Frank Weij started his PhD project, funded by the Netherlands Organization of Scientific Research (NWO), at ERMeCC in September 2015.Together with Dr. Pauwke Berkers, Dr. Jiska Engelbert and Prof. dr. Koen van Eijck he conducts research on the intersection between art and politics. “I’m looking at artists that produce political artworks or activist art. These artists often face many struggles in doing that, because arts and politics do not mix easily.”
Frank has been working with Dr. Pauwke Berkers, Dr. Jiska Engelbert and Prof. dr. Koen van Eijck since 2014 to build up to this project on the ‘geopolitics of artivism’. This process has greatly developed his interest and passion for this topic.
He explains that political artists often have a hard time when doing their work. “On the one hand they operate in a field of art, and they have to adhere to all kinds of artistic hierarchies and criteria. On the other hand, they also operate in the political field a little bit because they make political art - but there it’s more about a logic of representation.”
“Artists producing political art face constraints in the art field because critics and gatekeepers don’t easily attribute to them artistic status. Meanwhile, inside the political field, they often are put away as ‘just artists’- not really activists and not really legitimate political actors. It shows that arts and politics do not mix easily.”
Frank explains that these circumstances result in a lot of artists who try to separate both. “You have celebrities from popular culture, who on the one hand are an artist, but also take a public role in the public sphere by standing for some kind of political cause. They try to separate these two roles, in order to not alienate fans or to damage their artistic status.”
However, Frank decided to investigate artists that do not separate between the two. “I am looking at how artistic gatekeepers, like critics, attribute artistic qualities to these kinds of artists, or ‘artivists’ as they are now sometimes called, but also how people in mainstream society view them and talk about them. I use more traditional methods such as interviews and content analysis, but also very innovative and computational ones by looking at social media data to see how people in mainstream society talk about these kinds of artists.”
Contrast in political activism in art
The research project aims to capture the struggle politically engaged artists face. “What we see is that politically engaged art is getting more attention. For example, governments expect from artists to be a bit more societally or politically engaged. They give subsidy more easily if you can show that you are engaged with society in some way. But at the same time this is difficult for their artistic status, because in that established field they don’t easily attribute artistic status if you are too political or too controversial. Western art fields have become relatively autonomous fields. At the same time, we see these non-Western cases that get away with being very explicitly political, and still receive some attention in the art world and a lot of attention in Western media and mainstream society. I think that that will be one interesting contrast that my research can show.”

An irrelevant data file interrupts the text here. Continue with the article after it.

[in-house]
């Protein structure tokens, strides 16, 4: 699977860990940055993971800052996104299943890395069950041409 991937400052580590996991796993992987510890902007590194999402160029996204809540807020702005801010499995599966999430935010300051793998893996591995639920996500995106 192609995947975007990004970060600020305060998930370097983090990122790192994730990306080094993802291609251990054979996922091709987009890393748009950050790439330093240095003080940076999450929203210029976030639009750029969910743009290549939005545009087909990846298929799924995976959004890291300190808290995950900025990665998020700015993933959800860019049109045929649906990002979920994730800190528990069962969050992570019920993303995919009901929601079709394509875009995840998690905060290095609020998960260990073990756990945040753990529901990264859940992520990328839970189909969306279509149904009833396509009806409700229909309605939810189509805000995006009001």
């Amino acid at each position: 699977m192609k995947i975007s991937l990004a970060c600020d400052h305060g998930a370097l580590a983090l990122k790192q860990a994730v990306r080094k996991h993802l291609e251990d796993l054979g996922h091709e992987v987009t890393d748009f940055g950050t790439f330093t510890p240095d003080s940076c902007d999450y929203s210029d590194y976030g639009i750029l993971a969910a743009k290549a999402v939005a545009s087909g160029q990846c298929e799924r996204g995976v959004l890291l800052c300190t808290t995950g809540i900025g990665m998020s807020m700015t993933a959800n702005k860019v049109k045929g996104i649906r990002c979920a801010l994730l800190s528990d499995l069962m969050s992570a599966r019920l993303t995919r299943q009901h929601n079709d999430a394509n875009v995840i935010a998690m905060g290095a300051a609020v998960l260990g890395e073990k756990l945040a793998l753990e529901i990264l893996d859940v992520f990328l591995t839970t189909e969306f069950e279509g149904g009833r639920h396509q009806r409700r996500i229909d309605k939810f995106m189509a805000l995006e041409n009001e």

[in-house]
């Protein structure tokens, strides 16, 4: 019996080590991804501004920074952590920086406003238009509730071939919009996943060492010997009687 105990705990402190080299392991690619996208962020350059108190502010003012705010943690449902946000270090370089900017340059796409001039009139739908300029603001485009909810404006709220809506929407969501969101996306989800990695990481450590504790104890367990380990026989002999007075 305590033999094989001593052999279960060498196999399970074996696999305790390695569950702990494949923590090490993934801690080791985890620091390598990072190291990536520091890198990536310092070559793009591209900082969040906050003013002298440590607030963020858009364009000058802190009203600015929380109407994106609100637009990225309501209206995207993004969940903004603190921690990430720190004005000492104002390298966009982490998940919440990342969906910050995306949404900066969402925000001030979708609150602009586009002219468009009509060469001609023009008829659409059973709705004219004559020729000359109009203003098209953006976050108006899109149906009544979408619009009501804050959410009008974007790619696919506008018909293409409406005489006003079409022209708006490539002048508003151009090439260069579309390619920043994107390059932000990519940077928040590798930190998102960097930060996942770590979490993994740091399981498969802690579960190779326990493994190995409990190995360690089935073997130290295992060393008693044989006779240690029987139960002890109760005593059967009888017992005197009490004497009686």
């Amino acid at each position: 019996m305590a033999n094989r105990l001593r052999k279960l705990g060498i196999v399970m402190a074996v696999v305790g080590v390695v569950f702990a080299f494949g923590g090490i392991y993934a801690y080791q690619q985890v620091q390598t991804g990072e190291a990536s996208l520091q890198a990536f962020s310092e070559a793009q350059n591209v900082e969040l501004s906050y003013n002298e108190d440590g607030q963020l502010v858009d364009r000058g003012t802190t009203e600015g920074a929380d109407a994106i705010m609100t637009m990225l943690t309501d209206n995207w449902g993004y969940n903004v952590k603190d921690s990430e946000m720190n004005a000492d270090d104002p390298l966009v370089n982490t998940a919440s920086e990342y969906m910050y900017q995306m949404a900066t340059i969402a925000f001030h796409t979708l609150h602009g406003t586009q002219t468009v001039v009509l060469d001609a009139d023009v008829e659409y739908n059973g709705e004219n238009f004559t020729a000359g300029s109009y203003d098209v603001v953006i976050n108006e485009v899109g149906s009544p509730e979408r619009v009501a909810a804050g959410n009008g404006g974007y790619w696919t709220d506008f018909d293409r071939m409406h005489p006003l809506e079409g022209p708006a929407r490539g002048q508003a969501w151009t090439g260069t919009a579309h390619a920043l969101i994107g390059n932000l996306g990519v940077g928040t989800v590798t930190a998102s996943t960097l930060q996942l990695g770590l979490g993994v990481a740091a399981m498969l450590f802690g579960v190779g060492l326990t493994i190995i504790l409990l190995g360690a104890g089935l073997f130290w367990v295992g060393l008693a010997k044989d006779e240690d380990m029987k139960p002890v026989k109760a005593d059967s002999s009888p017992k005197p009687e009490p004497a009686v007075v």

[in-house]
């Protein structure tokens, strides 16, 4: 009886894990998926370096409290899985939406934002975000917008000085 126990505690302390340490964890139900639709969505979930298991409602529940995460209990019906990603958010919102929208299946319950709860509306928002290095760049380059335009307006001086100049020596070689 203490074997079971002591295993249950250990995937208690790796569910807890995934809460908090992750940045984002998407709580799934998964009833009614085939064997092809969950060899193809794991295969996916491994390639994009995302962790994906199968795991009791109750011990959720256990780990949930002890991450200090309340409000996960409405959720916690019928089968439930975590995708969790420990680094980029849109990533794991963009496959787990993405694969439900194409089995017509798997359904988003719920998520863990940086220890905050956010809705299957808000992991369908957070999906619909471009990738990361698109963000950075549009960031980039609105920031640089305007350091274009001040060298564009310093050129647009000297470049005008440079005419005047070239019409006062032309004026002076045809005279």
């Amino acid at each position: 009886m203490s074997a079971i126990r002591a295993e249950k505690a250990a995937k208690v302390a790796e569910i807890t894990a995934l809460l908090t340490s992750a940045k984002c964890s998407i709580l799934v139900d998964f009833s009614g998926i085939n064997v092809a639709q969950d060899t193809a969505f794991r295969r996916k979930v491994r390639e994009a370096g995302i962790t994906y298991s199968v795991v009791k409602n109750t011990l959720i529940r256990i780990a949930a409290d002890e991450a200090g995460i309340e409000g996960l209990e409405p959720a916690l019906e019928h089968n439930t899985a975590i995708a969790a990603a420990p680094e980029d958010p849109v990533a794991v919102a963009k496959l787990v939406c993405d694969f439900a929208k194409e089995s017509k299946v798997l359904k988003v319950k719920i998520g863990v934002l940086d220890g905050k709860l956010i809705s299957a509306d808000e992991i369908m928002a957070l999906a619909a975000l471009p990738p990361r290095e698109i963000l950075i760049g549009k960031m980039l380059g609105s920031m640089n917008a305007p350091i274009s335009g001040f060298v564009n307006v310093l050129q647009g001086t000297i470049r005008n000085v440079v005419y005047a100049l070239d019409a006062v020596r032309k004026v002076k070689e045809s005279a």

He therefore looks at Western and non-Western cases. “For our case studies we selected well-known and lesser known artists, like for example Hans Haacke, Ai Weiwei and Pussy Riot, but also Erdem Gunduz from Turkey and Jafar Panahi from Iran. The non-Western cases have in common that the artists faced legal repercussions, while the Western artists struggle to be heard outside of the arts field.”
At the end of August, Frank will be attending the Annual Meeting of the American Sociological Association in Seattle to present the newest work. Although the paper is more of a side project, it relates to the development of the research instruments for collecting and analyzing data on social media. “I have collected YouTube comments on three of Pussy Riot’s videos of their punk performances in public spaces in Russia to protest against Putin and various human rights issues. We analysed how YouTube users talk about Pussy Riot and what kind of topics they take away from that protest in talking about that in everyday life on new media platforms.”
The paper shows interesting findings on the discussion of the protests. “In the case of Pussy Riot you see that that they (Western Youtube-users) very quickly discuss not so much the protests but more the geopolitical level in which the protests have taken place. They don’t really engage with what is being protested about or the musical performances through which the protests are conveyed, but they talk about the prosecution of Pussy Riots members, their representation of people in Russia and a lot about Putin vs. Obama, or Russia vs. United States, even though there is nothing really about the US in the protests themselves.”
If you are interested in Frank’s research, the below publication and upcoming paper by Frank and his colleagues are recommended for you to read:
- Weij F, Berkers P & Engelbert J. (2015) Western solidarity with Pussy Riot and the twittering of cosmopolitan selves. International Journal of Consumer Studies 39(5): 489-494.
- The politics of musical activism: Western YouTube reception of Pussy Riot’s punk performances. Under review.